Most carry safariland because they have different add ons that can be mixed and matched, and they are easy to adjust.
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Old 10-01-2013, 01:19 AM   #56
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It's a Safariland 6378 ALS Concealment Paddle Holster. The thumb switch is an add on to bring it from level II to level III




When properly adjusted a GOOD retention holster will work for EVERYONE. If it doesn't "work for you" then you didn't buy the right one or you didnt have it set up right. It's mandatory for our agency. Out of over 1000 officers, not a single one has been unable to find a level III retention solution that did not work excellently for them.

Most carry safariland because they have different add ons that can be mixed and matched, and they are easy to adjust.
If I found one that worked exactly with my draw, I would most likely buy one. Just to prevent the odd chance the gun might fall out of the holster. The one above, with the thumb activation, I am giving it some second thoughts. I would not buy one that required an index finger activation. Again, that is just me.
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Old 10-01-2013, 02:25 AM   #57
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Quote:
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If I found one that worked exactly with my draw, I would most likely buy one. Just to prevent the odd chance the gun might fall out of the holster. The one above, with the thumb activation, I am giving it some second thoughts. I would not buy one that required an index finger activation. Again, that is just me.
The issue a lot of people have with retention comes in when they buy holsters that are not commonly used by law enforcement, just because they are cheap or because they are a certain brand that may have worked well for something like conceal carry. By and large with retention holsters, you get what you pay for.

Or the flip side, they saw a cop carrying a certain one and he told them it was the greatest thing since the invention of the modern rifle cartridge.

I'm not saying this applies in your situation, I don't know what you bought or why.

Retention holster purchases are as serious of a purchase as an actual firearm. There are moving parts involved and if they fail to disengage the pistol cannot be removed without taking the holster apart.

That's why I always recommend using a holster that is made specifically for and is in current use by law enforcement. You also should always practice steps of the draw with that holster in the store before you purchase it whenever practical. Just like you should shoot a gun before you buy it.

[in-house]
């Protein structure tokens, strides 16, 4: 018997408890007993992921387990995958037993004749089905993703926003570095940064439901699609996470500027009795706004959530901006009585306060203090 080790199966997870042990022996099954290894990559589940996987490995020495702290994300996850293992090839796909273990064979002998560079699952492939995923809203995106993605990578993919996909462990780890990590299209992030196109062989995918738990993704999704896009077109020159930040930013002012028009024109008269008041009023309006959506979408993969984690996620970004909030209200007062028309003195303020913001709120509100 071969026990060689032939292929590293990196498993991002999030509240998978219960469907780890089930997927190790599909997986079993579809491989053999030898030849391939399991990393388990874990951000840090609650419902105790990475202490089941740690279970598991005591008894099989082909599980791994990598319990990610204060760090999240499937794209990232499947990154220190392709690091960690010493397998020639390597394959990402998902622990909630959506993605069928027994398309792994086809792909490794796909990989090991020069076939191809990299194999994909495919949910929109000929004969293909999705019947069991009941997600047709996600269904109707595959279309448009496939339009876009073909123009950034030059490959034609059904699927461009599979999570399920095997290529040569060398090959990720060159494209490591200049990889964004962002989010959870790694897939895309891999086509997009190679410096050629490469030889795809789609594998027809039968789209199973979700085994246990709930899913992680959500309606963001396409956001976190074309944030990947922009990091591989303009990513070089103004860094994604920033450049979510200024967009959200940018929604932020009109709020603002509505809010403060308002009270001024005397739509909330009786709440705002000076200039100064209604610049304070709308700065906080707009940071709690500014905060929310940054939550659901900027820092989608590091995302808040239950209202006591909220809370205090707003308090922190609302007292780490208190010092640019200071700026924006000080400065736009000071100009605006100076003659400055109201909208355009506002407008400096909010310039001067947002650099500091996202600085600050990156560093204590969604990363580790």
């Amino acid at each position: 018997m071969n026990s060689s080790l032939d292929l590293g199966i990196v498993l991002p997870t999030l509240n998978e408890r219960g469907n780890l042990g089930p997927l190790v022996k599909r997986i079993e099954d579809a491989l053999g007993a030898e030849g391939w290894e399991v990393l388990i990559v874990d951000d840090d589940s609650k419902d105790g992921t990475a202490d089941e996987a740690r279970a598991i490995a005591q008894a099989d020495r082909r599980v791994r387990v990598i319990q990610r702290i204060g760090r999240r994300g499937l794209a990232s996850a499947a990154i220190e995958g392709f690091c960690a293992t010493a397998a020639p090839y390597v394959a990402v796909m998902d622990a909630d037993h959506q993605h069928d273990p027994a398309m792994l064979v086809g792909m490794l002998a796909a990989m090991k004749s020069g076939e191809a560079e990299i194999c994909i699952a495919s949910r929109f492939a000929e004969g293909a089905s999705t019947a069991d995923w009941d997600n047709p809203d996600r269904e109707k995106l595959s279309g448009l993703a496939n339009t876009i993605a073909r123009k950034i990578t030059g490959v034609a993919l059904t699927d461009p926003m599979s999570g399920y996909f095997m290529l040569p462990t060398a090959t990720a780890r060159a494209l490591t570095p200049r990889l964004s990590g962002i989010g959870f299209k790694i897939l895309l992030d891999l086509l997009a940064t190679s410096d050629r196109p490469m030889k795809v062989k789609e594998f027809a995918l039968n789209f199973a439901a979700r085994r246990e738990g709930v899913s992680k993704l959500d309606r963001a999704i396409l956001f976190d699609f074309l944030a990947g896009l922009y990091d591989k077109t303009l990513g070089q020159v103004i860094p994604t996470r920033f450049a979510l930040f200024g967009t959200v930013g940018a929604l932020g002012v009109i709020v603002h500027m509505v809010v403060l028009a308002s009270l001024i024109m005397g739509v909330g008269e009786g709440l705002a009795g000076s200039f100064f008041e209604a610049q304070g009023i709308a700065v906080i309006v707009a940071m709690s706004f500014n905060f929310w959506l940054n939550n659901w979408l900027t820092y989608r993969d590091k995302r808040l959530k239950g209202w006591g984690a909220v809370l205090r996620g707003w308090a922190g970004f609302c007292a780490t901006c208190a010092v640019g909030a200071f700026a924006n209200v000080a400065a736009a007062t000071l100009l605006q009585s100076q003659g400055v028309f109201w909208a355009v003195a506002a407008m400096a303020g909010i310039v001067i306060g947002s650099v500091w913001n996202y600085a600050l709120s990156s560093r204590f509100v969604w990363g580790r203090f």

I personally agree with you concerning the trigger finger release. I don't like it. It's begging for a misfire IMO. I also don't like the new hoods in use by some agencies. Most of the guys I work with took theirs off as soon as they left the equipment shed at the range. But there are lots more who are proficient with both hoods and front button releases and swear by them.

I spend every bit as much time working with a retention holster as I do with a firearm before I make a purchase, and developing proficiency after the purchase. Actually I spend more time on steps of the draw with each holster than I do shooting. As a law enforcement officer I carry all the time, and every time I put a holster on or pull my pants up and reattach and realign my equipment after using the bathroom I release my retention devices and unseat the gun just as a self assurance thing.
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Old 10-01-2013, 04:10 AM   #58
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The issue a lot of people have with retention comes in when they buy holsters that are not commonly used by law enforcement, just because they are cheap or because they are a certain brand that may have worked well for something like conceal carry. By and large with retention holsters, you get what you pay for.

Or the flip side, they saw a cop carrying a certain one and he told them it was the greatest thing since the invention of the modern rifle cartridge.